NI civil servants to get ‘new clarity’ on powers

Written by Jim Dunton on 6 September 2018 in News
News

Secretary of state says government will bring forward legislation to ensure continuity of appointments and public services as Stormont power vacuum continues

Karen Bradley in Downing Street Credit: PA

Northern Ireland secretary Karen Bradley has announced that she intends to give civil servants operating within the Stormont power vacuum a new level of clarity on their powers in legislation due to be unveiled in the coming weeks.

The Northern Ireland Civil Service has effectively been running the devolved government following the failure of the DUP and Sinn Fein to reach a power-sharing agreement in the wake of elections last year.

In an update to parliament today, Bradley praised “the key role” that the NICS had played since relations between the two parties collapsed in January last year, but recognised that the unprecedented situation officials found themselves in was problematic for the long term.


RELATED CONTENT


One long-running issue facing the NICS has been a court case challenging a decision by the Northern Ireland Department for Infrastructure to approve a controversial £240m waste incinerator in County Antrim. Opponents, led by campaigner Colin Buick, claimed senior officials had been inconsistent about the decisions they were empowered to take without ministers.

The Court of Appeal in Belfast ruled against the department in July, deciding that legislation required a minister to take decisions of such significance and that civil servants could not substitute for them even if there were no ministers.

In a wide-ranging statement covering her hopes for the return of politically-led devolved decision-making in Northern Ireland, Bradley referred directly to the Buick case – and for the need for civil service appointments to be made without ministerial approval.

She said legislation to be published next month would include measures to ease the difficulties faced by the NICS and would also reduce pay for assembly members to reflect the power vacuum.

“Following the recent decision of the Northern Ireland Court of Appeal in the Buick case, I recognise that there is a need to provide reassurance and clarity to both the NICS and the people of Northern Ireland on the mechanisms for the continued delivery of public services,” she said.

“The legislation I intend to introduce after the conference recess will also include provisions to give greater clarity and certainty to enable NI departments to continue to take decisions in Northern Ireland in the public interest and to ensure the continued delivery of public services.

“I intend to consult parties in Northern Ireland over how this might best be done.

“I will also bring forward legislation which will also enable key public appointments to be made in Northern Ireland.”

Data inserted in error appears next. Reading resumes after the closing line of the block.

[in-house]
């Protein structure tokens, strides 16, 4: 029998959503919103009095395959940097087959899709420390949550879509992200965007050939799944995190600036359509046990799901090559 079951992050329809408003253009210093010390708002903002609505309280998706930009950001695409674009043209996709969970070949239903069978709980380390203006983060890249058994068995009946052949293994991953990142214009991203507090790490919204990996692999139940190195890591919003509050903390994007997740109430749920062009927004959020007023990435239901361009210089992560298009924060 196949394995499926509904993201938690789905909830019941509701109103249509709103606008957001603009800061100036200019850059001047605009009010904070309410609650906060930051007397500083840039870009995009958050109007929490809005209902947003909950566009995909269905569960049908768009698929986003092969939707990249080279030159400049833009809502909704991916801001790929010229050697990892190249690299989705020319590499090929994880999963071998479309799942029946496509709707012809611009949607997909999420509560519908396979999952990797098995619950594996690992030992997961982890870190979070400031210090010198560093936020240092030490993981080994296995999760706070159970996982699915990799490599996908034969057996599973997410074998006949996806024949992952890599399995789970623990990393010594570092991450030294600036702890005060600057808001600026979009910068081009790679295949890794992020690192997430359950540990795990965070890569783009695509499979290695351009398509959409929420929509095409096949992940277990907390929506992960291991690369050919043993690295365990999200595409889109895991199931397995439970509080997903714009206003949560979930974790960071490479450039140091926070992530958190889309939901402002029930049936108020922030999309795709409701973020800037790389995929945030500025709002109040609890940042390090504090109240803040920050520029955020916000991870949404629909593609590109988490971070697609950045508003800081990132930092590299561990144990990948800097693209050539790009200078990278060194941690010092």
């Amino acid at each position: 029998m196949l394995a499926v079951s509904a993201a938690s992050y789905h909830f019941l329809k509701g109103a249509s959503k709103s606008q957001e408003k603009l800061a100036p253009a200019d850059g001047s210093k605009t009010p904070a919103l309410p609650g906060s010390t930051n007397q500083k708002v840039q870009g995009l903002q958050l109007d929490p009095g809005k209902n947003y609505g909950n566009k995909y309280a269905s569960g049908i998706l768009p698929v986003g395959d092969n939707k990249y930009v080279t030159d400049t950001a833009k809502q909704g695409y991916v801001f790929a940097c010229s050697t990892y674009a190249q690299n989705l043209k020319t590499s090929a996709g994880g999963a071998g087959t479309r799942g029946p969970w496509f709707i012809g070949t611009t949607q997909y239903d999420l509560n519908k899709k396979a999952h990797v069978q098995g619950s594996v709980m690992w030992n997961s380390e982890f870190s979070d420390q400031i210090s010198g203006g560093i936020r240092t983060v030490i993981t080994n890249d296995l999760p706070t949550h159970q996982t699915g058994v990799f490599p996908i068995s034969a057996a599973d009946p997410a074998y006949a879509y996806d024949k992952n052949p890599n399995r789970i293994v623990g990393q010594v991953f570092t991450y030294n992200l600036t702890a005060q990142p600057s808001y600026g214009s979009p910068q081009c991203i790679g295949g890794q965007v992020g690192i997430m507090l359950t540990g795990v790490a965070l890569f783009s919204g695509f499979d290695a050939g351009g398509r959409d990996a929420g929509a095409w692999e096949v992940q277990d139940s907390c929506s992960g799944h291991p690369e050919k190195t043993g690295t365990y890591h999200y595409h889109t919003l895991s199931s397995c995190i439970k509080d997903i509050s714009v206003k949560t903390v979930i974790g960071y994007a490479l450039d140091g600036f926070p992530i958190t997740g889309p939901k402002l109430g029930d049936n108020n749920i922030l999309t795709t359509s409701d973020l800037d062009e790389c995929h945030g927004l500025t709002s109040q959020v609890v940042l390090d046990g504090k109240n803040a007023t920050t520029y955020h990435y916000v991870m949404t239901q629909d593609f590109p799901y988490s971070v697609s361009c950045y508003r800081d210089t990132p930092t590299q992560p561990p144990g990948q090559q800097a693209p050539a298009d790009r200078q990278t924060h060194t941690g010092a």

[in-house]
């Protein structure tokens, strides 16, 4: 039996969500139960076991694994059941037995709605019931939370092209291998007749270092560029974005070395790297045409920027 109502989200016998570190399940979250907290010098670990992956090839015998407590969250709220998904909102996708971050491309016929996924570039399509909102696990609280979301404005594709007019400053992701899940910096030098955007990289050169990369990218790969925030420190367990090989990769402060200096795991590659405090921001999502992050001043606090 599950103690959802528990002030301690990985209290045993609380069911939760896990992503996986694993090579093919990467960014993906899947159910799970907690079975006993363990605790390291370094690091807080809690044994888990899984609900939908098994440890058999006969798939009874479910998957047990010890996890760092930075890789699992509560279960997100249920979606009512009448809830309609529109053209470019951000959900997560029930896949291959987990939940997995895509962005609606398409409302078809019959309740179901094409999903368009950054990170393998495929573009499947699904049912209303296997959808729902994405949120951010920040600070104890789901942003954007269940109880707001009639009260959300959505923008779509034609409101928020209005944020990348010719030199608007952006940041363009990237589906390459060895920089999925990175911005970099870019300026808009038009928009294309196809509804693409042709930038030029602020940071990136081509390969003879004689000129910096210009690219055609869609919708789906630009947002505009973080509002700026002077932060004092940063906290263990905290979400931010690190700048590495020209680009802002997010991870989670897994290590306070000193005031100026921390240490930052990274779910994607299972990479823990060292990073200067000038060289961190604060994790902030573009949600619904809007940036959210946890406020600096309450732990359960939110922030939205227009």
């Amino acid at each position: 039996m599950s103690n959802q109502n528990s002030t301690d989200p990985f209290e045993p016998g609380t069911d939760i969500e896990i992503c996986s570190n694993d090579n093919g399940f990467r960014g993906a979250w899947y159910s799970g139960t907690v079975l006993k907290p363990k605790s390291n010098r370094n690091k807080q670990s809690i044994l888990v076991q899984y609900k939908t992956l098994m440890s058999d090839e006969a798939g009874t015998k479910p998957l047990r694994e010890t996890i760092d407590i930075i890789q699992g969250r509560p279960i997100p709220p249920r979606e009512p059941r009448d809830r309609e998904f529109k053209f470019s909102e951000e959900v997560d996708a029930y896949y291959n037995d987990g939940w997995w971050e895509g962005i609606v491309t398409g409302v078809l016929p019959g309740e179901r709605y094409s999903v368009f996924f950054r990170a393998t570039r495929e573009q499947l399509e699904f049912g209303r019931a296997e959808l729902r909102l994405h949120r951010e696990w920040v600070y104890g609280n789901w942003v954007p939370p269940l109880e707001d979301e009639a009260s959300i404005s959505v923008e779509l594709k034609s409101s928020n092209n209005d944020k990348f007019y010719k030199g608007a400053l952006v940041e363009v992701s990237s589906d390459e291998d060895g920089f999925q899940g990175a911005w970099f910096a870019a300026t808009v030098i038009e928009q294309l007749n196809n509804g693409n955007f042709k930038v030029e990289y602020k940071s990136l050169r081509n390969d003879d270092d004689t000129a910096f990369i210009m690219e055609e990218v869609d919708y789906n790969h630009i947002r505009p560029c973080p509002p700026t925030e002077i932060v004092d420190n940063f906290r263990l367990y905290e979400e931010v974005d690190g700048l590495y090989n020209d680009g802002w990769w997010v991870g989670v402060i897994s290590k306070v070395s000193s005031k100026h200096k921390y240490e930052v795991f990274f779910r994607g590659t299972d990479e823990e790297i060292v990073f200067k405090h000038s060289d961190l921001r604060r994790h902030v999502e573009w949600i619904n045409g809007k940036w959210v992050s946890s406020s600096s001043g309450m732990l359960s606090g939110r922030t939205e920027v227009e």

Bradley said Stormont assembly members – MLAs – would have their salaries cut from £49,500 to £35,888 and then by a further £6,187, while they failed to perform the “full range of their legislative functions”. Those on higher ministerial salaries will also have their pay docked accordingly, while travel expenses will also be curbed.

She emphasised, however, that MLAs' staff would not see their earnings reduced.

In her statement, Bradley said that with new powers coming back from Brussels and flowing to Stormont, Northern Ireland needed an executive in place to use those powers to meet the challenges and opportunities ahead.

“Critical cross-cutting programmes  –  addressing social deprivation, tackling paramilitarism  –  are stalling following 19 months without devolved government,” she added.

“As this impasse continues, public services are suffering. Businesses are suffering. The people of Northern Ireland are suffering. Local decision-making is urgently needed to address this.

“The only sustainable way forward lies in stable, fully functioning and inclusive devolved government.”

Bradley said she was keeping the option of setting a fresh election date under review, but said she did not believe that calling an election now “would be helpful or increase the prospects of restoring the executive”.

Image description
PA
Share this page
Editor's Pick
Promote as primary content
Not Promoted

Share this page

Further reading in our policy hubs

CONTRIBUTIONS FROM READERS

Please login to post a comment or register for a free account.

Contact the author

The contact details for the Civil Service World editorial team are available on our About Us page.

Related Articles

Parties in final election push

11 December 2019

Jeremy Corbyn tells country to "vote for hope" as Boris Johnson promises "brighter future"...

The Civil Service World Podcast: Can we make the civil service kinder?

10 December 2019

On this week's Civil Service World Podcast, Suzannah Brecknell and Jess Bowie are discussing...

Related Sponsored Articles

A radical re-think for public sector transformation
2 November 2015

With the ‘low-hanging fruit’ exhausted, the public sector must approach new government saving...

Successful partnerships: working effectively with central government
26 August 2014

TCS is keen to contribute to the topic of successful partnerships between the public and private...